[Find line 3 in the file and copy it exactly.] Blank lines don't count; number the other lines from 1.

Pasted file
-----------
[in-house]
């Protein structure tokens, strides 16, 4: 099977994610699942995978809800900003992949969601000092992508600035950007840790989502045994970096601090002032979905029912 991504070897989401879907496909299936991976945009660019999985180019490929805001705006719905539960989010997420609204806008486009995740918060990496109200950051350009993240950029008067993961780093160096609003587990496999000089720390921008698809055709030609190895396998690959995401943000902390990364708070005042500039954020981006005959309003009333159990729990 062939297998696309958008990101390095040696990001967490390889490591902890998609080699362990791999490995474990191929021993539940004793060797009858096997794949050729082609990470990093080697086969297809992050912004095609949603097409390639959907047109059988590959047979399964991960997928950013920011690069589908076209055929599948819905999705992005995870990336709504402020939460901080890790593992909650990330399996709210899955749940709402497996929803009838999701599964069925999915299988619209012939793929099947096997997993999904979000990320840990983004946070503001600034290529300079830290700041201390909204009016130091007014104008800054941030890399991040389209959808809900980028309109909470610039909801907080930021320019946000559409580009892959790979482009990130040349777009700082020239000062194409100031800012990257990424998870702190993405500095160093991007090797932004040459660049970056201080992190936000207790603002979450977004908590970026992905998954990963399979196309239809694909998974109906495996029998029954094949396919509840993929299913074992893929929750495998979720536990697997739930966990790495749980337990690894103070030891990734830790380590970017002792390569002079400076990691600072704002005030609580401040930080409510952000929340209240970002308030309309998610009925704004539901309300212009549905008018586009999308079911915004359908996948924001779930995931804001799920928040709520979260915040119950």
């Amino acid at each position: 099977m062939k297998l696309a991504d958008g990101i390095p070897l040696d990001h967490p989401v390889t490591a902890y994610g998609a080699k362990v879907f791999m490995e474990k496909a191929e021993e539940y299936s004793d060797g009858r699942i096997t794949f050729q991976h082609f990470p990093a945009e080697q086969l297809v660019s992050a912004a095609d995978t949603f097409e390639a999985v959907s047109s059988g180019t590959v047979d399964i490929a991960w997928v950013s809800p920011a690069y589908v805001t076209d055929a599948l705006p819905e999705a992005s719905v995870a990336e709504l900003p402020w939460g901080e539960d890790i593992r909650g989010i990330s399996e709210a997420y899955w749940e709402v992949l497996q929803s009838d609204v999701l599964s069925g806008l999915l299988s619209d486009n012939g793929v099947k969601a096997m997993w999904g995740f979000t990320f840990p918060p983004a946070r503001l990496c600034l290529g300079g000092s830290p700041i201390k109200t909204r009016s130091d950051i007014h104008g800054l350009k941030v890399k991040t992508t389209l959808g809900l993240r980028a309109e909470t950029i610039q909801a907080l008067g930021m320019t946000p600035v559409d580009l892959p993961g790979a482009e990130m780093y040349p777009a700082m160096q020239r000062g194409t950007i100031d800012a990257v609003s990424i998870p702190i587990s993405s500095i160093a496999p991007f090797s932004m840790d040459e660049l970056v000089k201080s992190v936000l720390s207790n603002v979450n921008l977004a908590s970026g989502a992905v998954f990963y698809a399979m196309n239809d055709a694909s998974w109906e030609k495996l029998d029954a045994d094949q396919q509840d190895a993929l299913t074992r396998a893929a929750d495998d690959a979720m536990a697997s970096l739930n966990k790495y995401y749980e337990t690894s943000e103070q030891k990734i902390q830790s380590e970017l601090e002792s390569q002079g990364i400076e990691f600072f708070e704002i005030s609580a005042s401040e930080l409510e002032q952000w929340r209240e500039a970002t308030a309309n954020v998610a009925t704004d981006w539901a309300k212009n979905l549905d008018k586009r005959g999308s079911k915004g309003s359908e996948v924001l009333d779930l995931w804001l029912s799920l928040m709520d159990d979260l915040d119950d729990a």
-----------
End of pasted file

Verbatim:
């Amino acid at each position: 099977m062939k297998l696309a991504d958008g990101i390095p070897l040696d990001h967490p989401v390889t490591a902890y994610g998609a080699k362990v879907f791999m490995e474990k496909a191929e021993e539940y299936s004793d060797g009858r699942i096997t794949f050729q991976h082609f990470p990093a945009e080697q086969l297809v660019s992050a912004a095609d995978t949603f097409e390639a999985v959907s047109s059988g180019t590959v047979d399964i490929a991960w997928v950013s809800p920011a690069y589908v805001t076209d055929a599948l705006p819905e999705a992005s719905v995870a990336e709504l900003p402020w939460g901080e539960d890790i593992r909650g989010i990330s399996e709210a997420y899955w749940e709402v992949l497996q929803s009838d609204v999701l599964s069925g806008l999915l299988s619209d486009n012939g793929v099947k969601a096997m997993w999904g995740f979000t990320f840990p918060p983004a946070r503001l990496c600034l290529g300079g000092s830290p700041i201390k109200t909204r009016s130091d950051i007014h104008g800054l350009k941030v890399k991040t992508t389209l959808g809900l993240r980028a309109e909470t950029i610039q909801a907080l008067g930021m320019t946000p600035v559409d580009l892959p993961g790979a482009e990130m780093y040349p777009a700082m160096q020239r000062g194409t950007i100031d800012a990257v609003s990424i998870p702190i587990s993405s500095i160093a496999p991007f090797s932004m840790d040459e660049l970056v000089k201080s992190v936000l720390s207790n603002v979450n921008l977004a908590s970026g989502a992905v998954f990963y698809a399979m196309n239809d055709a694909s998974w109906e030609k495996l029998d029954a045994d094949q396919q509840d190895a993929l299913t074992r396998a893929a929750d495998d690959a979720m536990a697997s970096l739930n966990k790495y995401y749980e337990t690894s943000e103070q030891k990734i902390q830790s380590e970017l601090e002792s390569q002079g990364i400076e990691f600072f708070e704002i005030s609580a005042s401040e930080l409510e002032q952000w929340r209240e500039a970002t308030a309309n954020v998610a009925t704004d981006w539901a309300k212009n979905l549905d008018k586009r005959g999308s079911k915004g309003s359908e996948v924001l009333d779930l995931w804001l029912s799920l928040m709520d159990d979260l915040d119950d729990a």